Scribblebot Promo for Big Book of Makerspace Projects- HD. Make an Artbot! Lesson Plan (Montessori Format) Welcome to our first lesson plan here at STEMopotamus.com.
This is a curriculum for building an Artbot with a small motor, batteries, connectors, and an LED light. The actual “robot” is not a computer science project. It is, however, an interactive, fun project that reinforces how circuits work, and incorporates art, making this a STEAM project. Thank you to KitHub for providing two of their motorized bot projects in order to create the lesson plan. You may have noticed the title of this post says, “Montessori.” The lesson plan is available as a blog post and also as a downloadable PDF file, which is suitable for adding to your STEM / STEAM album or Teacher’s idea notebook. Prerequisites: Basic understanding of circuits (optional) Basic understanding of an Atom (electrons) STEM/STEAM Subject(s): Engineering, Art. Scribbling Machines. Some of the many uses of strawberry baskets: structural support for scribbling machines!
An offset weight on a motor, a power source, a supporting structure, and a writing implement: the prototypical scribbling machine. Troubleshooting a top-heavy contraption. A clever switch to turn the contraption on and off! Typically, we arrange participants around a communal table to encourage sharing of ideas. Facilitation is crucial: both with Tinkering Studio staff, and between parents and children. Even very young tinkerers can be successful if properly supported. When doing this activity outdoors, we have experimented with chalk instead of markers! And, since the sun is a plentiful resource, why not add solar panels instead of batteries? Tiny modifications lead to big changes in behavior, and it takes observational skills to troubleshoot. Make a Scribbling Machine. Collect these things: 1.5-3.0 volt motor [link]Note: You can find motors in all sorts of mechanical toys and common household objects; we encourage you to salvage one instead of buying it!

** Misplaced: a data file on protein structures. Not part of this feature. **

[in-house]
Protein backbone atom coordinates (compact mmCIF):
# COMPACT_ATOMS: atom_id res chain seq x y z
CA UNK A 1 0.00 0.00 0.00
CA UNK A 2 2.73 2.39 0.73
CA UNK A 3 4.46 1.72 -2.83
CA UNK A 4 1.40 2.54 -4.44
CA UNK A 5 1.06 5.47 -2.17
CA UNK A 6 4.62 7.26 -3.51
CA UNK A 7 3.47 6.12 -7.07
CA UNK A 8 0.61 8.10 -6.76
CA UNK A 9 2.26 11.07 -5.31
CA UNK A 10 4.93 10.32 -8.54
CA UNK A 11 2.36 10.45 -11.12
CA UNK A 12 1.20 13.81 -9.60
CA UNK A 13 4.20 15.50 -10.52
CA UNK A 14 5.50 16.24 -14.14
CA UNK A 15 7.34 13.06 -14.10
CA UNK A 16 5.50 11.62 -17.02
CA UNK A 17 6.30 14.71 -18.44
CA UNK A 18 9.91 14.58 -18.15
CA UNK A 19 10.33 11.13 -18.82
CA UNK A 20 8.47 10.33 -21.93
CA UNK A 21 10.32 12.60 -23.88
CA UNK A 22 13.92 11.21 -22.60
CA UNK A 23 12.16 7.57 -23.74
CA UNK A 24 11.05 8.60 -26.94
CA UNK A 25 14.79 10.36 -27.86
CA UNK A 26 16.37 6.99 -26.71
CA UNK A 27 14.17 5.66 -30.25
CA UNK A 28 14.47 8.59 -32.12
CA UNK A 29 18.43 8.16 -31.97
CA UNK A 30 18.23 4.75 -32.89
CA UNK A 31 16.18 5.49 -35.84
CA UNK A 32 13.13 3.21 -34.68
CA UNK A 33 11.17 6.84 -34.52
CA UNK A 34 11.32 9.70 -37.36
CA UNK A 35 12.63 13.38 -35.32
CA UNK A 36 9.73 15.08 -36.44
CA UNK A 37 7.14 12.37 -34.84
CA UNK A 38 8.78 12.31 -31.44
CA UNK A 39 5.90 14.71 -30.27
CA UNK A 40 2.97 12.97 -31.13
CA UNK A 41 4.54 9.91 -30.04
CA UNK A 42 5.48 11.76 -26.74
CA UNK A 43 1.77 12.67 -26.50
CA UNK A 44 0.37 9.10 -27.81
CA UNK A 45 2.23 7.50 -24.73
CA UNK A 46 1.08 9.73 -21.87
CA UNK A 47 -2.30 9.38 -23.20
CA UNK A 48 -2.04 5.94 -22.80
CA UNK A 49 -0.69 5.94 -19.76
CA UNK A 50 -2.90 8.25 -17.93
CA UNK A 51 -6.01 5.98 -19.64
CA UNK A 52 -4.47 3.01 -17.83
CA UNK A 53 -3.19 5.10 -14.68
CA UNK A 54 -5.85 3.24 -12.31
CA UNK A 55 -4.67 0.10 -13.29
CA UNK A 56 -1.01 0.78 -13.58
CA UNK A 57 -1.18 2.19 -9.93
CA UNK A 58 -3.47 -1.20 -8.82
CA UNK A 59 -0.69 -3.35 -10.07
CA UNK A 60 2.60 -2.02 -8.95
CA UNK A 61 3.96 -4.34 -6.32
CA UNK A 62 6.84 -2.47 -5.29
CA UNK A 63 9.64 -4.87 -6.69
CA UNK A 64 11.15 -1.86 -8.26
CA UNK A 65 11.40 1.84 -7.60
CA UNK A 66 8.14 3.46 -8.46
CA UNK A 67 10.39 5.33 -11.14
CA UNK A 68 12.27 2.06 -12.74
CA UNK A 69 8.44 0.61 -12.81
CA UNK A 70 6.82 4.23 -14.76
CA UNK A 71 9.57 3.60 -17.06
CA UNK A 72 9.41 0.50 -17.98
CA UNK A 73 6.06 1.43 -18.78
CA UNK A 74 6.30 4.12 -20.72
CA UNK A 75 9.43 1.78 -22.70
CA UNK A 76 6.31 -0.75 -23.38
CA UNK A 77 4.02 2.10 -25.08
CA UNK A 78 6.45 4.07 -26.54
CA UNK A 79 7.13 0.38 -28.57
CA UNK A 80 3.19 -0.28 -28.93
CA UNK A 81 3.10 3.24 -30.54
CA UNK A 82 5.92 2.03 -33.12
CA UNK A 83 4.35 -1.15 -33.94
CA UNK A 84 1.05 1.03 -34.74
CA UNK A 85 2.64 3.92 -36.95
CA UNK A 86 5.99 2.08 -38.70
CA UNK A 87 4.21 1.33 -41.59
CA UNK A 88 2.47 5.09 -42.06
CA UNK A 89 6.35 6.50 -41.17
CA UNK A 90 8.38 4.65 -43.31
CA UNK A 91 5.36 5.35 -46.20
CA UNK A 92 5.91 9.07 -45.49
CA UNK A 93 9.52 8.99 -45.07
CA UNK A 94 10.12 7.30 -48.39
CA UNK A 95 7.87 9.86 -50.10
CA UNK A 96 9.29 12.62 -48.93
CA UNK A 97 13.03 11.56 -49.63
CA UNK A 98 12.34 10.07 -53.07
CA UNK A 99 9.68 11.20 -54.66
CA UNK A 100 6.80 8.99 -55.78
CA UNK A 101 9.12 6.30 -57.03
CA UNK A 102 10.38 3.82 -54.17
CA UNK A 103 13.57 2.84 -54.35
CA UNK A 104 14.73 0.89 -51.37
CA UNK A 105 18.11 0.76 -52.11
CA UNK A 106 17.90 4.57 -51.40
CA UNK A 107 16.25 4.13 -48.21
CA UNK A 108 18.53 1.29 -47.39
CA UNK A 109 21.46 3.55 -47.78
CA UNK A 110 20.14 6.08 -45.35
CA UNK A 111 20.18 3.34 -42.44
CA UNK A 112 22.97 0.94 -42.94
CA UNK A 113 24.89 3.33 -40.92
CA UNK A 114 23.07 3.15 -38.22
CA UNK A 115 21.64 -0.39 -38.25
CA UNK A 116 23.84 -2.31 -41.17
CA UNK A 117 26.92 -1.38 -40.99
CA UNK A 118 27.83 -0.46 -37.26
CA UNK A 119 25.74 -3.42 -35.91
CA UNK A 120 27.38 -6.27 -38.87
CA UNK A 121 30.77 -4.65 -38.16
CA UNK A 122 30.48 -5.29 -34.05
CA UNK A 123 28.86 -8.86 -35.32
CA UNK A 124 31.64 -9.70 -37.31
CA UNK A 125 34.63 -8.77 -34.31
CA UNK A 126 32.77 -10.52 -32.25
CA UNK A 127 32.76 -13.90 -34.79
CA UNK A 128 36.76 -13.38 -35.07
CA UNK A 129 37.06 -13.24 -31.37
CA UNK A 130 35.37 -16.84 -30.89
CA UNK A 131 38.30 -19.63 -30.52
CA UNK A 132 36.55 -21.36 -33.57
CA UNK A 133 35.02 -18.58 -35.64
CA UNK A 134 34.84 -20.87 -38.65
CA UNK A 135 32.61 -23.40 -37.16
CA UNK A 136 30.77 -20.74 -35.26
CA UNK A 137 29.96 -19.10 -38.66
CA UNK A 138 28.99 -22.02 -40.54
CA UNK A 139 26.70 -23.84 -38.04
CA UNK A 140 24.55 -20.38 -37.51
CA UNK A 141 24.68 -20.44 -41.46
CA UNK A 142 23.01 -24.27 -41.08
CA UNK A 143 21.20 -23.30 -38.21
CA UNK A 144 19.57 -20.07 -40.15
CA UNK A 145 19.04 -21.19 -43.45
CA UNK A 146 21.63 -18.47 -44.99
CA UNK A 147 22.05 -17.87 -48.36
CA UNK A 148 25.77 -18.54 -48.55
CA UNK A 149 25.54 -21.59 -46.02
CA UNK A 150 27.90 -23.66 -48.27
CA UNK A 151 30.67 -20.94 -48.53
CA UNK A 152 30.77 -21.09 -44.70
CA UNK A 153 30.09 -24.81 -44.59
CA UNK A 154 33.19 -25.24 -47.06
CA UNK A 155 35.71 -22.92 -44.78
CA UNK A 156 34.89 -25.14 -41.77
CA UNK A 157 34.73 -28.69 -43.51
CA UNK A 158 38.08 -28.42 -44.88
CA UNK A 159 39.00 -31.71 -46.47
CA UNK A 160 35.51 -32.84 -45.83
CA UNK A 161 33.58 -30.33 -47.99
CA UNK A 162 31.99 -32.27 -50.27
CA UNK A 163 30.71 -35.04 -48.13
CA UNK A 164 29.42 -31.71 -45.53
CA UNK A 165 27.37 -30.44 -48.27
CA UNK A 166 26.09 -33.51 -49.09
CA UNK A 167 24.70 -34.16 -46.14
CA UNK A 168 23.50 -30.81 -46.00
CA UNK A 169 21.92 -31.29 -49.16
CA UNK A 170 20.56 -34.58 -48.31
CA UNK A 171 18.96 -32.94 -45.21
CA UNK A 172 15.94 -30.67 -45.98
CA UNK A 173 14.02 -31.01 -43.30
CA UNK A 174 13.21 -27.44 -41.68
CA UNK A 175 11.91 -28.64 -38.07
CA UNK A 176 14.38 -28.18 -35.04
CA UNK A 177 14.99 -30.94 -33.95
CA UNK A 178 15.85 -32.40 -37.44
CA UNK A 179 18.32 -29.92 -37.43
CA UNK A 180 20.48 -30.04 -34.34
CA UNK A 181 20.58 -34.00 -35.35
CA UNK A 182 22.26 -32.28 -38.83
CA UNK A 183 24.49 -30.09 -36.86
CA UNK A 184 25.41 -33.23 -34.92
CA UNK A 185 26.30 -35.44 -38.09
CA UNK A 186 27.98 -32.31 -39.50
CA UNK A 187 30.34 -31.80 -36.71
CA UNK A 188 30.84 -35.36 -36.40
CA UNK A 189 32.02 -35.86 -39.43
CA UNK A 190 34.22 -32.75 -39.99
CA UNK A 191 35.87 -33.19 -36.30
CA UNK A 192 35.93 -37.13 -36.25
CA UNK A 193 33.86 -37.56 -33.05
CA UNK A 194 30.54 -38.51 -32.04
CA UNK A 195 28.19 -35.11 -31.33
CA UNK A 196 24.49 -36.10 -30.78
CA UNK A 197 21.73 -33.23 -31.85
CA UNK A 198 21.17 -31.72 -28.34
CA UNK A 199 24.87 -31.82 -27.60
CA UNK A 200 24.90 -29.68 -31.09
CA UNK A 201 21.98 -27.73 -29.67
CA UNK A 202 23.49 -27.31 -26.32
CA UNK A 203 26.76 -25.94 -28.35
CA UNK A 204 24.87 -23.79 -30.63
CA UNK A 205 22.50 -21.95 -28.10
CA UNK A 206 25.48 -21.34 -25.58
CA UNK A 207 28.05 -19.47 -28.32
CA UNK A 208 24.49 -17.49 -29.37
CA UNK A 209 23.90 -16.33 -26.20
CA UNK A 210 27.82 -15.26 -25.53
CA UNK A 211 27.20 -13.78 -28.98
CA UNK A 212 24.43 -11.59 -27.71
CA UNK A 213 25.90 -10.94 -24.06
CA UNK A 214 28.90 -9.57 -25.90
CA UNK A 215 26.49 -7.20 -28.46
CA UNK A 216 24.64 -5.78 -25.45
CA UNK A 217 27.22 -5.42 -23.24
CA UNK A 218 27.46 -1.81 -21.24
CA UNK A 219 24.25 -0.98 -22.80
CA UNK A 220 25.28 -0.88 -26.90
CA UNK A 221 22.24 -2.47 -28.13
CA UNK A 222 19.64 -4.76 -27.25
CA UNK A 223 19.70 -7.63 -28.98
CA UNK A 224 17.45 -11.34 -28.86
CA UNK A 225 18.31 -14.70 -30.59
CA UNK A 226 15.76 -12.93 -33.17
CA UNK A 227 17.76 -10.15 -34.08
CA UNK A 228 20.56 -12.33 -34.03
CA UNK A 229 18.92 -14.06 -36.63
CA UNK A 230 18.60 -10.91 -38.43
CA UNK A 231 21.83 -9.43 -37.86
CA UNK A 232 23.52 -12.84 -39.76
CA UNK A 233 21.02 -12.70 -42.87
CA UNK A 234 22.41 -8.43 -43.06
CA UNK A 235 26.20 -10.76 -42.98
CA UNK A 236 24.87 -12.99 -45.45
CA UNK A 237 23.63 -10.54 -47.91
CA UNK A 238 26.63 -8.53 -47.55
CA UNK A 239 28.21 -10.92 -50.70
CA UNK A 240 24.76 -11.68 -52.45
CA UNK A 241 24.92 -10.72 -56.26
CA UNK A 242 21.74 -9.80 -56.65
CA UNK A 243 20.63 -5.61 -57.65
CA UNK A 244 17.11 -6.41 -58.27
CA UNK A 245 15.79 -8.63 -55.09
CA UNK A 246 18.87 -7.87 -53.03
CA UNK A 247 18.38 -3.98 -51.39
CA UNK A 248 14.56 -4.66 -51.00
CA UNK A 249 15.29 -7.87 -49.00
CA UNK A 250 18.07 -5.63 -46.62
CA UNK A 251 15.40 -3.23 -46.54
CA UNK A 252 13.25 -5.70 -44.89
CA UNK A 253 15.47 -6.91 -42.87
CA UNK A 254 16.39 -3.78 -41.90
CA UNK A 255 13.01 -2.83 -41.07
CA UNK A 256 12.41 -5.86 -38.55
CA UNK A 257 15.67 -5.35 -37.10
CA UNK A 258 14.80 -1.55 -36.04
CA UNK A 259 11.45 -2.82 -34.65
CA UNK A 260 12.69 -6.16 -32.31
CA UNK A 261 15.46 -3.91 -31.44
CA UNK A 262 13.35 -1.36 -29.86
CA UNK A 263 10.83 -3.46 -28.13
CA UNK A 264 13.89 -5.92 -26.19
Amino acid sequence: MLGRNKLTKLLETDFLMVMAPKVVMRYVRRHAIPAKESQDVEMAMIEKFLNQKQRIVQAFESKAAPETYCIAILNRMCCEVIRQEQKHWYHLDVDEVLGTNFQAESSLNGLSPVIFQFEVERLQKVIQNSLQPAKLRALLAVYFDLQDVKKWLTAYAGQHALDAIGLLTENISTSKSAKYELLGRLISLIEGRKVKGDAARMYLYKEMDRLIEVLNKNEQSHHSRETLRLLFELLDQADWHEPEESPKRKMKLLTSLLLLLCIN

AA battery A piece of hot melt glue stick Broccoli band (thick rubber bands used for produce) Markers Recyclable container such as a strawberry basket or yogurt cup Masking tape Paper for testing Some other helpful materials: Clothespins; Popsicle sticks; wood skewer sticks; pipe cleaners; wire; nuts, washers, or other small weights; wire stripper; scissors; small screwdriver; googly eyes. Scribble Machine. A scribble machine is a “vibrobot” (vibrating bot) with “legs” than make marks.
This project describes one popular scribble machine design, but feel free to make yours with any materials in any shape or size. Scribble machines work best on a large surface, so break out that big roll of paper and get marking! To avoid scribbling on everything, limit your machine’s range by surrounding it with a 2″+ wall of cardboard, or wood 2″x4″s. Most scribble machines use pens, but any mark-making tool will work. Try chalk on cement, whiteboard markers on plastic, watercolors on paper… you can even make anti-scribble machines with erasers! Also Thanks to The Tinkering Studio at the Exploratorium for introducing me, along with countless others, to scribble machines. Make an Art Bot.
Tutorial: ArtBot - Digital Harbor Foundation. ArtBot. The Mad Scientists Club. Art + Robots = Crazy Fun!
The G3 scientists and I LOVED this most recent program that tested our skills on the gadget/gizmo end of the spectrum. With a few simple items from the dollar store plus a little tenacity (some of the connections can be a little finicky), we created with our own hands some nifty “robots” that created art! I’ll stray a bit from my usual style of blog posts to include step-by-step instructions with pictures below (as I found that particularly handy in explaining the project to others). There are many sites that actually provide instructions for how to create versions of artbots, but I rarely found one with pictures (and personally I find visual references very helpful). So here goes! Materials STEP ONE: Test the toothbrush battery and motor Step 1 This is a simple enough test. STEP TWO: Removing the battery casing Step 2B Step 2A This step takes a little muscle and the needle-nosed pliers. Art Bot: Build a Wobbly Robot Friend That Creates Art.
MegandMom said: 2016-01-13 09:23:01 What was the most important thing you learned?
Matching the right materials together to stablize the Art Bot, made out of basic home products. The 9V powered motor was a challenge to keep the parts connected. Our prototype connected by tape only fell apart and was quite uncontrollable. This second built Art Bot, connected with Art hot glue gun and a sturdier cup met the challenge. What problems did you encounter? Can you suggest any improvements or ideas? Overall, how would you rate the quality of this project? What is your enthusiasm for science after doing your project? Compared to a typical science class, please tell us how much you learned doing this project. How to Build a Scribbling Machine.